DePaul won’t require students to receive Covid-19 vaccine for fall quarter return despite pressure


Eric Henry

The statue of John J. Egan, located outside of the Lincoln Park Student Center, wearing a mask.

On March 25, Rutgers University released a statement announcing it will require all students enrolled for the 2021 fall semester to receive the Covid-19 vaccine prior to returning to campus. 

“We are committed to health and safety for all members of our community, and adding Covid-19 vaccination to our student immunization requirements will help provide a safer and more robust college experience for our students,” the statement read. 

At the time of publication, six universities have expressed vaccine requirements for students planning to return in the fall: Rutgers, University of Notre Dame, Brown University, Cornell University, Oakland University in Michigan and St. Edward’s University in Texas. 

Yet DePaul will not require students to be vaccinated before returning to campus. 

DePaul Health Sciences professor Craig Klugman — a bioethicist, medical anthropologist and member of DePaul’s Covid-19 task force told The DePaulia that there are obstacles preventing DePaul from requiring its students to receive the Covid-19 vaccine prior to returning to campus.

“You can’t require something that is impossible to get,” Klugman said. “In Chicago, faculty and staff just became eligible to go hunt for appointments and most students won’t be eligible for several more months. It’s still hard to get a vaccine because there is still very limited production available. DePaul requires only the vaccines that the state requires. So there would need to be a change to state law that would require vaccines for higher education.”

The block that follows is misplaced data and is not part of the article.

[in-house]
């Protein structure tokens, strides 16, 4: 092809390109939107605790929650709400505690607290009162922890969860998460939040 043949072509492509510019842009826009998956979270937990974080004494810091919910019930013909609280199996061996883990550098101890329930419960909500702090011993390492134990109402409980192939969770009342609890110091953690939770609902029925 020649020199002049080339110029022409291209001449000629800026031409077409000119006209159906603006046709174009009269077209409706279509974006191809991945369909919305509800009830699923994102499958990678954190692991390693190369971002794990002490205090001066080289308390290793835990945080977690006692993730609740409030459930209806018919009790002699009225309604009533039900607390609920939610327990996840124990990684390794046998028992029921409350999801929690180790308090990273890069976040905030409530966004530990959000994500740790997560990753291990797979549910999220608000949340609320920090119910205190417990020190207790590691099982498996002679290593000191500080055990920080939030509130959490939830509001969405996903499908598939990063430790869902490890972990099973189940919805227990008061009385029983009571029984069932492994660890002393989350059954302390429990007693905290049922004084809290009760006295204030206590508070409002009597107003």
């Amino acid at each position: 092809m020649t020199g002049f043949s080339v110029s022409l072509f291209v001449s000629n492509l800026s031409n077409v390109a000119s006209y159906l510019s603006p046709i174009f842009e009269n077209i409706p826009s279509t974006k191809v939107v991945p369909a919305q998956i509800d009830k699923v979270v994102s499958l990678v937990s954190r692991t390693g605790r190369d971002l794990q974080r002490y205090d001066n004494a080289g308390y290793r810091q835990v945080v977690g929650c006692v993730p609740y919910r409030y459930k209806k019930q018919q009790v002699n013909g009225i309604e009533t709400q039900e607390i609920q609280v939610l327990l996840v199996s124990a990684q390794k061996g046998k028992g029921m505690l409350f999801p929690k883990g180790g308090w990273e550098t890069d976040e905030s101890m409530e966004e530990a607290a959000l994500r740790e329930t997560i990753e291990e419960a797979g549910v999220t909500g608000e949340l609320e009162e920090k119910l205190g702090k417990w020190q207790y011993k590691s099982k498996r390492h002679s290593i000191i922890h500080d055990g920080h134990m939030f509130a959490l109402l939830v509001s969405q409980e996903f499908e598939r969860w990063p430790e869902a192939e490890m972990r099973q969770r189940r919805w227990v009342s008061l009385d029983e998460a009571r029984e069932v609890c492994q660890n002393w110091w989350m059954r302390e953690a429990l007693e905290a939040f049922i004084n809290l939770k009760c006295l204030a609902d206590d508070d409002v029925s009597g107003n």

Despite Klugman’s response, President Biden has urged states to expand vaccine eligibility to all adults by May 1. Recently, the president says 90 percent of adults in the U.S. will be able to get the vaccine by April 19.  

According to the CDC, all states require students to be vaccinated against certain communicable diseases as a condition for attendance. However, students may request an exemption from vaccination for medical or religious reasons. 

All students who attend school at an on-campus location at DePaul are required by law to provide proof of immunization against Tetanus, Diphtheria, Pertussis, Measles, Mumps, Rubella and Meningococcal conjugate. 

If students fail to do so, if not already exempt, the university is required by law to prevent them from registering for classes. 

Klugman shared with The DePaulia that while Rutgers is one of the universities requiring students to receive the Covid-19 vaccine, it is already facing various lawsuits.   

Children Health Defense Chairman Robert F. Kennedy filed a complaint against Rutgers University on behalf of the CHD since the U.S. Food and Drug Administration’s Emergency Use Authorization products — like the currently available Covid-19 vaccines — are by definition “experimental,” Kennedy wrote in the complaint. 

Kennedy and the Children Health Defense organization, are widely known for their anti-vaccination activism. 

“Under the Nuremberg Code, no one may be coerced to participate in a medical experiment,” Kennedy argued in the complaint. 

During a DePaul Faculty Council meeting on April 7, various council members at DePaul had a side conversation in the Zoom call’s chat channel regarding the university’s vaccine requirements. 

In the conversation, Klugman explained that until vaccines are fully approved by the FDA, it will be difficult for DePaul to require the specific vaccination.